I’m sure many factors influenced whether you felt like digging right in, but one of the most significant was almost surely your boss.
It seems obvious: Direct supervisors who set their teams up for success, observe them in action, ask for feedback, identify the root causes of employee concerns, and then follow through with meaningful improvements have happier, more engaged employees.
Why, then, do senior executives who tout the value of employee engagement so often delegate it to the HR department? HR serves an important function, but not even the best HR staff is in a position to take the actions required to affect the attitudes of individual employees or teams.
And employee engagement remains a challenge for companies worldwide. Recently, Bain & Company, in conjunction with Netsurvey, analyzed responses from 200,000 employees across 40 companies in 60 countries and found several troubling trends:
- Engagement scores decline with employee tenure, meaning that employees with the deepest knowledge of the company typically are the least engaged.
- Engagement scores decline as you go down the org chart, so highly engaged senior executives are likely to underestimate the discontent on the front lines.
- Engagement levels are lowest among sales and service employees, who have the most interactions with customers.
Yet some companies manage to buck these trends. IT-hosting company Rackspace, for instance, has a mantra of “fanatical” customer support. Energized, motivated “Rackers” put in the discretionary effort that creates a superior experience for customers. In turn, customers reward Rackspace with intense loyalty, contributing to the company’s 25% compound annual revenue growth and 48% profit growth since 2008.
Rackspace and other leading companies invest heavily in creating a culture of employee engagement. But what are their secrets?
Line supervisors, not HR, lead the charge. It’s difficult for employees to be truly engaged if they don’t like or trust their bosses. Netsurvey’s data shows that 87% of employee “promoters” of their companies also give their direct supervisors high ratings.
That’s why it’s critical for supervisors to treat team engagement as a high priority — and why their bosses, the senior executives, can’t merely prescribe rote solutions. Instead, senior leaders give supervisors the responsibility and authority to earn the enthusiasm, energy, and creativity that signal deep employee engagement.
Supervisors learn how to hold candid dialogues with teams. Not every supervisor is a natural at engaging employees, so leading companies provide training and coaching on how to encourage constructive discussions with team members. Trainers prepare them to handle sensitive topics like requests for better pay or worries about outsourcing. The training also stresses the importance of taking the right actions quickly and then telling employees how their input contributed to the improvements.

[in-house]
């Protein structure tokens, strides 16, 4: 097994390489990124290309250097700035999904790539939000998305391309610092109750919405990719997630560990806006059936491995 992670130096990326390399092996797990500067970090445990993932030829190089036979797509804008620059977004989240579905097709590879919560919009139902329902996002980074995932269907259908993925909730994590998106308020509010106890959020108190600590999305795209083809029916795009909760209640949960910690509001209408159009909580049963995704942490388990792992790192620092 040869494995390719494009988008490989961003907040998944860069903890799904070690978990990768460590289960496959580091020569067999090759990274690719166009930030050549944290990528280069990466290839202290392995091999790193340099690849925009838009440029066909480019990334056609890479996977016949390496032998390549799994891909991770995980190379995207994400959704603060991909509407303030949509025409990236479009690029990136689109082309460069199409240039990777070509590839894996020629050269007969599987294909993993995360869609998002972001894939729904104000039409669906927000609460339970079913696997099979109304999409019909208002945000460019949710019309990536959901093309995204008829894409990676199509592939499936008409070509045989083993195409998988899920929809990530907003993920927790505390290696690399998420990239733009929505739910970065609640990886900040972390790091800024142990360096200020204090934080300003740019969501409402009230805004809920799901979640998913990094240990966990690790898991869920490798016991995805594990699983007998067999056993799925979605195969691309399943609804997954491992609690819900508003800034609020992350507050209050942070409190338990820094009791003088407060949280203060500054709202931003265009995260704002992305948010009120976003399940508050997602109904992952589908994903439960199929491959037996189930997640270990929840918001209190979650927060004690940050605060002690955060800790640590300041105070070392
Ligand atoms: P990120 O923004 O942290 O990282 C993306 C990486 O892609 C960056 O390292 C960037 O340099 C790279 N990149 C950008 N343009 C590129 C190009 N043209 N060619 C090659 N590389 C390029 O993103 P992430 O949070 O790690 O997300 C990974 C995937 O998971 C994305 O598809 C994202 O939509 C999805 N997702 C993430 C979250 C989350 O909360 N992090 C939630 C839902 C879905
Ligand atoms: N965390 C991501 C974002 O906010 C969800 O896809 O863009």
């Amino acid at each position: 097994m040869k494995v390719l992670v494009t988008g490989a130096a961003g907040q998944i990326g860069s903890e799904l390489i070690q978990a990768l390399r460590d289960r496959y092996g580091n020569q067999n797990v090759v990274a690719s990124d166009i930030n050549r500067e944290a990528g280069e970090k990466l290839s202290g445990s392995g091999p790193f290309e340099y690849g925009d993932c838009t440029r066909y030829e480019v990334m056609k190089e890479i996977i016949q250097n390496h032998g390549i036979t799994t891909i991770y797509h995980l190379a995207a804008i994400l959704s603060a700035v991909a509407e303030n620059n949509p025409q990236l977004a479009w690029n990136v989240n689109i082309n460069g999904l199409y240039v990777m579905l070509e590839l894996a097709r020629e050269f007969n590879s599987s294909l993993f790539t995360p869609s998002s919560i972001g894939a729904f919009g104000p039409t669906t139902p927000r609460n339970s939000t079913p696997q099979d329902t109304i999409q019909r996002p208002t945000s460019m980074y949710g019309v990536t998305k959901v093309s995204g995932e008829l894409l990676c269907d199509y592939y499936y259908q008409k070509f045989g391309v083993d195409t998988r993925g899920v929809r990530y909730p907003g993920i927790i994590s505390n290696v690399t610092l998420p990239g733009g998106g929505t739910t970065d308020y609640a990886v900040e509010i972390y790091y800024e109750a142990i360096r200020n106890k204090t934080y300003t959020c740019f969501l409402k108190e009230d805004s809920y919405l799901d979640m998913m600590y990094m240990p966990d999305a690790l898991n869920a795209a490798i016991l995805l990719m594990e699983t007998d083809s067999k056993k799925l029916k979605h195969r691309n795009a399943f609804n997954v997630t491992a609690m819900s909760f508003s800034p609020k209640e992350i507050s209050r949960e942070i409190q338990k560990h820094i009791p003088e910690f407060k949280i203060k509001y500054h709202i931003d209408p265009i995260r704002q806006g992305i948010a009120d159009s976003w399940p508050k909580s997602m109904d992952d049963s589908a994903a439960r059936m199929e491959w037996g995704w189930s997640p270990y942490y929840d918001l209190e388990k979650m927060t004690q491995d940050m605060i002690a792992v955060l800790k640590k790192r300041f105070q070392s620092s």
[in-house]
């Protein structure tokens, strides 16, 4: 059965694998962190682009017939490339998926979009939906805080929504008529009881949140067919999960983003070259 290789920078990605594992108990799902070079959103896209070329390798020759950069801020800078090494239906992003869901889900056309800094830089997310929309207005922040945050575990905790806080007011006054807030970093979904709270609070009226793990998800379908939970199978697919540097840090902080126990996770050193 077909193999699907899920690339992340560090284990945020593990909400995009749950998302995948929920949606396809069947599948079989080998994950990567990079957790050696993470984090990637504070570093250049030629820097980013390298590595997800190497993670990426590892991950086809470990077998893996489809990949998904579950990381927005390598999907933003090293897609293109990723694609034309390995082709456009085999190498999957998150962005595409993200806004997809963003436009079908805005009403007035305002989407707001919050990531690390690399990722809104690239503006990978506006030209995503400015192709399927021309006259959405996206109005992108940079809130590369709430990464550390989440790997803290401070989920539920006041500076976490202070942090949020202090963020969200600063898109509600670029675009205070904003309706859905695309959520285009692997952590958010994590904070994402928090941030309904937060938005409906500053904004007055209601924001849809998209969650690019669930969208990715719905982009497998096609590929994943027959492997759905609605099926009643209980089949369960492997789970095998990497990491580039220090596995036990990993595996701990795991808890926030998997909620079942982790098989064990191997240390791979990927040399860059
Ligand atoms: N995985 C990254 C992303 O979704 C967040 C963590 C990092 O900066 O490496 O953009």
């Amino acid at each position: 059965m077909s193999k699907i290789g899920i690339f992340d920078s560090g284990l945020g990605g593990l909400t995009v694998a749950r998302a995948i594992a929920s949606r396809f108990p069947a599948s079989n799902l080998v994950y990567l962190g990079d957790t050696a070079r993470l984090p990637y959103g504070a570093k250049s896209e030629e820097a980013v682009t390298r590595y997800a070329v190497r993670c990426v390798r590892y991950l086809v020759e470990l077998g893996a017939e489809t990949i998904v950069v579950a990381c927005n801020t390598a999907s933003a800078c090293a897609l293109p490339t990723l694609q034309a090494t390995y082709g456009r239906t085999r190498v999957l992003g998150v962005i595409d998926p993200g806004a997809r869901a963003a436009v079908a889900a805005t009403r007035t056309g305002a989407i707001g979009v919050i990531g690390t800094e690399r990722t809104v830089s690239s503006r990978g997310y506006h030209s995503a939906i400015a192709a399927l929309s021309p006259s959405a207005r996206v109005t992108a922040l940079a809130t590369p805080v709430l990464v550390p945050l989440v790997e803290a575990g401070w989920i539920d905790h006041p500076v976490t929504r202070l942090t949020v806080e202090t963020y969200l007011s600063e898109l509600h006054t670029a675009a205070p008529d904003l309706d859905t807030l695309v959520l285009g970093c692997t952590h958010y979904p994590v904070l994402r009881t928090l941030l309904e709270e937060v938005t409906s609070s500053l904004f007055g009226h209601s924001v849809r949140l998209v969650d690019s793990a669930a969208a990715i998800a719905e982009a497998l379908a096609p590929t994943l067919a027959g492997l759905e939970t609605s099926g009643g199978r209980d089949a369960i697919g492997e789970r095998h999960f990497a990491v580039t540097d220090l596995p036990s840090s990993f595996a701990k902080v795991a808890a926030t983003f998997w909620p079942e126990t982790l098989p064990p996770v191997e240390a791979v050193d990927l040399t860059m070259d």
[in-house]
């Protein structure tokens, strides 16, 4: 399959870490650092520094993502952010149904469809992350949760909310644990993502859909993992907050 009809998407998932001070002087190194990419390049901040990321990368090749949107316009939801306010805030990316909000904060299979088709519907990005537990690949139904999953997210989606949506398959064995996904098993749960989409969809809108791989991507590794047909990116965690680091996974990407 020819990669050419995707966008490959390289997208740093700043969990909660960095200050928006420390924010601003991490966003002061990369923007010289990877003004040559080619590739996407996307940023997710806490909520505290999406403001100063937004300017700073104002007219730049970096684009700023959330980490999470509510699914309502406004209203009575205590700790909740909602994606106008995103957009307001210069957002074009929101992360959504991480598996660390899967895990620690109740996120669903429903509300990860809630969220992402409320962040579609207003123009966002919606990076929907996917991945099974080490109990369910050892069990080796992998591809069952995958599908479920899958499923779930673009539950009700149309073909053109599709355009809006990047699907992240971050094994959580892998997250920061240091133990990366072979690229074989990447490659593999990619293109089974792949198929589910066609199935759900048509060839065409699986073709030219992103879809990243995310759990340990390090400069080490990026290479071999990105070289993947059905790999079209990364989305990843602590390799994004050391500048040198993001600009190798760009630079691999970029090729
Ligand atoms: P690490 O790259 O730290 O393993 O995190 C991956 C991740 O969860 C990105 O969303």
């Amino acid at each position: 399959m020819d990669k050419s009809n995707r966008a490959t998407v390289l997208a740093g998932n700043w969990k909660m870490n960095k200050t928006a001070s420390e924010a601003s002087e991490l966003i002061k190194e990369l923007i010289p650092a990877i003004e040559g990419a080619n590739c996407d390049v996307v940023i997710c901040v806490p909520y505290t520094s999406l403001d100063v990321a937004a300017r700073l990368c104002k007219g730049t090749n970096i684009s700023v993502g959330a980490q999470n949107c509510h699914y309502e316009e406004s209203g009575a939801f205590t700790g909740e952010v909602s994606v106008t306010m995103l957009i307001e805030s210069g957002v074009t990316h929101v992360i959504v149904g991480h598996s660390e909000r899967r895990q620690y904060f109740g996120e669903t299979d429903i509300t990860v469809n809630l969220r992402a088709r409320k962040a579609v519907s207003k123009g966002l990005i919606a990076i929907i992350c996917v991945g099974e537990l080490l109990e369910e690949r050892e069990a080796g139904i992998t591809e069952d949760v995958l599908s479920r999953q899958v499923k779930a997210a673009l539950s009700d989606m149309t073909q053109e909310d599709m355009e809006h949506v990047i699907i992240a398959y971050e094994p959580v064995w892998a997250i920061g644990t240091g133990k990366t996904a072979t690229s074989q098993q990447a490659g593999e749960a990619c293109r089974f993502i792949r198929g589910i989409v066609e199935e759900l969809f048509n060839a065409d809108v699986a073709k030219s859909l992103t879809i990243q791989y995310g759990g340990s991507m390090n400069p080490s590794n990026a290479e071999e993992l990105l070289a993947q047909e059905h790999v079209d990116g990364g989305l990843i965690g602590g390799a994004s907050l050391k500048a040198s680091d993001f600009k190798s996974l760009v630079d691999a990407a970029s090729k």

They also do regular “pulse checks.” Short, frequent, and anonymous online surveys (as opposed to a long annual survey) give supervisors a better understanding of team dynamics and a sense of how the team believes customers’ experiences can be improved. What matters most, however, is not the metrics but the resulting dialogue. At AT&T, executives don’t distribute survey scores to line supervisors or their bosses; instead, they show only trends and verbatim feedback. This signals that discussing and addressing the root causes of issues — and seeing steady progress — matter more than any absolute score.
Teams rally ‘round the customer. Call center representatives, sales specialists, field technicians, and others on the front line know intimately which aspects of the business annoy or delight customers. The companies that regularly earn high employee engagement tap that knowledge by asking employees how the company can earn more of their customers’ business and build the ranks of customer promoters. And they don’t just ask; they also listen hard to the answers, take action, and let their employees know about it.
For example, AT&T has built a digital infrastructure enabling all employee suggestions to be logged online. A small, dedicated team regularly reads and triages the suggestions, sending each promising one to a designated leader or expert who is obligated to consider it and respond. Employees can see the progress of each suggestion and log comments. Other companies have developed systems that enable employees to “vote up” or “vote down” the ideas suggested by others, with the best ones getting the attention of the leadership team.
Most companies today spend tremendous amounts of time and effort measuring and addressing issues related to employee engagement. But the results are generally underwhelming. To get a higher return on these resources, it’s time for executives to turn their current approach upside down. Open up the dialogue between employees and their supervisors. Put teams in charge, and let the center provide support. That’s what it takes to help your employees get so fired up that they approach their jobs with energy, enthusiasm, and creativity.
Jon Kaufman, a Bain & Company partner based in New York, contributed to the research and analysis mentioned in this post.